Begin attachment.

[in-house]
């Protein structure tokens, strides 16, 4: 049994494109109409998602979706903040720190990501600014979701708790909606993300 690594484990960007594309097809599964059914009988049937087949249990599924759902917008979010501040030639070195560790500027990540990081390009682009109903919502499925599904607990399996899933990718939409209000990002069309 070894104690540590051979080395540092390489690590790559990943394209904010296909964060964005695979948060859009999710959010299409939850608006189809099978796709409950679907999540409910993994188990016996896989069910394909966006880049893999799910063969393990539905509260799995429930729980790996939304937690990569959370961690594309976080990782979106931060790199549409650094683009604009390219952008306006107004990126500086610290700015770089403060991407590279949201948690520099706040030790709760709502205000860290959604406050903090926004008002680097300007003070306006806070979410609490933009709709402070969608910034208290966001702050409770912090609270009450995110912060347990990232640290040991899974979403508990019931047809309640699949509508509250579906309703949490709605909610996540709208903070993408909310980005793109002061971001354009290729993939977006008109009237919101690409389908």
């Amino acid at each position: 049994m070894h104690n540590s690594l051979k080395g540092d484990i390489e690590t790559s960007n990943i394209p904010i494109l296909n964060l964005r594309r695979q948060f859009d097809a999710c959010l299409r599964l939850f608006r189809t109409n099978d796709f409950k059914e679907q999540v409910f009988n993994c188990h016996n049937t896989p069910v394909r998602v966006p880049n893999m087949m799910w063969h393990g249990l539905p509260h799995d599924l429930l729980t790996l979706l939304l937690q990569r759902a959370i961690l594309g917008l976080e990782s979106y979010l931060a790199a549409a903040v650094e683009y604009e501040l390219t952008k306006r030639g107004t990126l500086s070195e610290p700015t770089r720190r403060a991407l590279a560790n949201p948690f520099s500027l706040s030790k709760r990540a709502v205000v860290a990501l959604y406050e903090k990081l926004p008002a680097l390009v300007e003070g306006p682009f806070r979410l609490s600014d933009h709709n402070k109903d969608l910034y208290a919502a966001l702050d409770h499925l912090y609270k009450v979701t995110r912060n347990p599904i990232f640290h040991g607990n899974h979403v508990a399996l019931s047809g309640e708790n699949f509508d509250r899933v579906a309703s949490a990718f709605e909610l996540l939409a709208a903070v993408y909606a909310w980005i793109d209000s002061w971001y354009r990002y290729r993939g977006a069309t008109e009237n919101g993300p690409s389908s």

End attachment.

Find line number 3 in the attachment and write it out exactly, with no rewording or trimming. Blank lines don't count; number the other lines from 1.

């Amino acid at each position: 049994m070894h104690n540590s690594l051979k080395g540092d484990i390489e690590t790559s960007n990943i394209p904010i494109l296909n964060l964005r594309r695979q948060f859009d097809a999710c959010l299409r599964l939850f608006r189809t109409n099978d796709f409950k059914e679907q999540v409910f009988n993994c188990h016996n049937t896989p069910v394909r998602v966006p880049n893999m087949m799910w063969h393990g249990l539905p509260h799995d599924l429930l729980t790996l979706l939304l937690q990569r759902a959370i961690l594309g917008l976080e990782s979106y979010l931060a790199a549409a903040v650094e683009y604009e501040l390219t952008k306006r030639g107004t990126l500086s070195e610290p700015t770089r720190r403060a991407l590279a560790n949201p948690f520099s500027l706040s030790k709760r990540a709502v205000v860290a990501l959604y406050e903090k990081l926004p008002a680097l390009v300007e003070g306006p682009f806070r979410l609490s600014d933009h709709n402070k109903d969608l910034y208290a919502a966001l702050d409770h499925l912090y609270k009450v979701t995110r912060n347990p599904i990232f640290h040991g607990n899974h979403v508990a399996l019931s047809g309640e708790n699949f509508d509250r899933v579906a309703s949490a990718f709605e909610l996540l939409a709208a903070v993408y909606a909310w980005i793109d209000s002061w971001y354009r990002y290729r993939g977006a069309t008109e009237n919101g993300p690409s389908s």